Justice Kennedy, who turns 82 in July and is the second-oldest justice on the nine-member court, has become one of the most consequential USA jurists since joining the court in 1988 as an appointee of Republican President Ronald Reagan.
Trumpsaid yesterday he plans to make the appointment "as quickly as possible", and Senate Majority Leader Mitch McConnell said he would hold a confirmation vote in the fall.
"It is imperative that the President's nominee be considered fairly and not subjected to personal attacks", Mr. McConnell said.
NCJW's is a voice of the Jewish liberal majority, which tends to supportabortion rights, a strong divide between church and state, an extensive social welfare safety net, and a liberal approach to immigration.
He said Americans want justices who will defend the Constitution and the Bill of Rights, while Democrats want "judicial activists". "This was only with circuit court nominees". State legislators have taken different approaches over the years, from limiting the circumstances in which women can have abortions, to limiting how abortions may be performed, to piling on hurdles that women must go through.
He is correct. Many like Perkins who have been accused of turning a blind eye to Trump's character issues - alleged extramarital affairs, sympathizing with self-proclaimed white supremacists and habitual deceptiveness - are pointing to the chance to drastically reshape the courts as an affirmation that their political calculation was overall in the best interest of expanding Christian values. For conservatives, this is a time to rejoice.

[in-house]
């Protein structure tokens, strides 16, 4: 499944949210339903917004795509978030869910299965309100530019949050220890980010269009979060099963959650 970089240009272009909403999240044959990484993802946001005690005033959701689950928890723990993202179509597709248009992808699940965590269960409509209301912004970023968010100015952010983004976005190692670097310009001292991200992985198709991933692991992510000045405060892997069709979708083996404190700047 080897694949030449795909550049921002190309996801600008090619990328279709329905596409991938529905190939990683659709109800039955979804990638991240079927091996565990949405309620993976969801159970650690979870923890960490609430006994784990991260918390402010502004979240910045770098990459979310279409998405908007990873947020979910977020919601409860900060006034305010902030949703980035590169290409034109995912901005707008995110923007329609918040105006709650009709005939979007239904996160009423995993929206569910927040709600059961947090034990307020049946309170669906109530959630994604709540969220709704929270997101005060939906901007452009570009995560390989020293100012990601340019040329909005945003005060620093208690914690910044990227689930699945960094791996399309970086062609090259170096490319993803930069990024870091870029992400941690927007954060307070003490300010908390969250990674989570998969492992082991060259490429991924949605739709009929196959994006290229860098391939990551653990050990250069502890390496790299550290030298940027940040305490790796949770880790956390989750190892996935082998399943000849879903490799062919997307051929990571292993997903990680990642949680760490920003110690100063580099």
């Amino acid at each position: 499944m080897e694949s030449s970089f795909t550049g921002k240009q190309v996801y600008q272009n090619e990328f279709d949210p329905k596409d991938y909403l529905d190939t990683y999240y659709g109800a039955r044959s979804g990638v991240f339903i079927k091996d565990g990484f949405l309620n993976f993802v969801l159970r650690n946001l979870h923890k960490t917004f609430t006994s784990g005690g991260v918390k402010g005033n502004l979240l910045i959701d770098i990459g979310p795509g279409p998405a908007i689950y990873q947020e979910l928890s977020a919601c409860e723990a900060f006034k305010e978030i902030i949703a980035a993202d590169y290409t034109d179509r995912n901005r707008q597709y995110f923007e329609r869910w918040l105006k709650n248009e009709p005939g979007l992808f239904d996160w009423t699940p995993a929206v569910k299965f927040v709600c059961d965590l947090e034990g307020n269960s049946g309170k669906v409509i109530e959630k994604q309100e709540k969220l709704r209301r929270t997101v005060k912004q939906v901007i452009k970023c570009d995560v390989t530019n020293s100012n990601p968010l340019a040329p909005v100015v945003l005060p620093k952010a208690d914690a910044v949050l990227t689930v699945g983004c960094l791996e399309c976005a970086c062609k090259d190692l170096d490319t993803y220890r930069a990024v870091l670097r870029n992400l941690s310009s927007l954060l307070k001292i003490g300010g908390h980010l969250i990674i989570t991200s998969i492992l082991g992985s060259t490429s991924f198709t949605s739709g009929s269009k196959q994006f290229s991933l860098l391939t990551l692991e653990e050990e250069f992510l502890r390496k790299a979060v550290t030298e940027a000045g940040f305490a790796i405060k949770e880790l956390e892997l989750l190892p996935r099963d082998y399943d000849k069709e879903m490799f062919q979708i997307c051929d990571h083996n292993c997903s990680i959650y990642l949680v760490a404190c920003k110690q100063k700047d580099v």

"There are lots of folks out there who assume because I've not been in line with lots of the president's policies, and certainly haven't condoned his behavior, that I should oppose everything, every one of the president's nominees or whatever". If Trump is able to successfully confirm a conservative judge, it appears as if the court will shift against the liberal wing.
He also has been a key vote when conservatives have won major rulings on the outcome of the 2000 presidential election in favor of George W. Bush, gun rights, limiting regulation of campaign money and gutting a key provision of the landmark federal Voting Rights Act.
Regardless of who replaces him, Kennedy's departure will be a massive change for the high court, where he has been the crucial swing vote for more than a decade.
"The country is moving in the direction of supporting it - that's where history is taking us", she said.
The battle over control of the court has become particularly intense in recent years. Will they have the nerve to reject a justice akin to Neil Gorsuch, who has proved to be dogmatically conservative?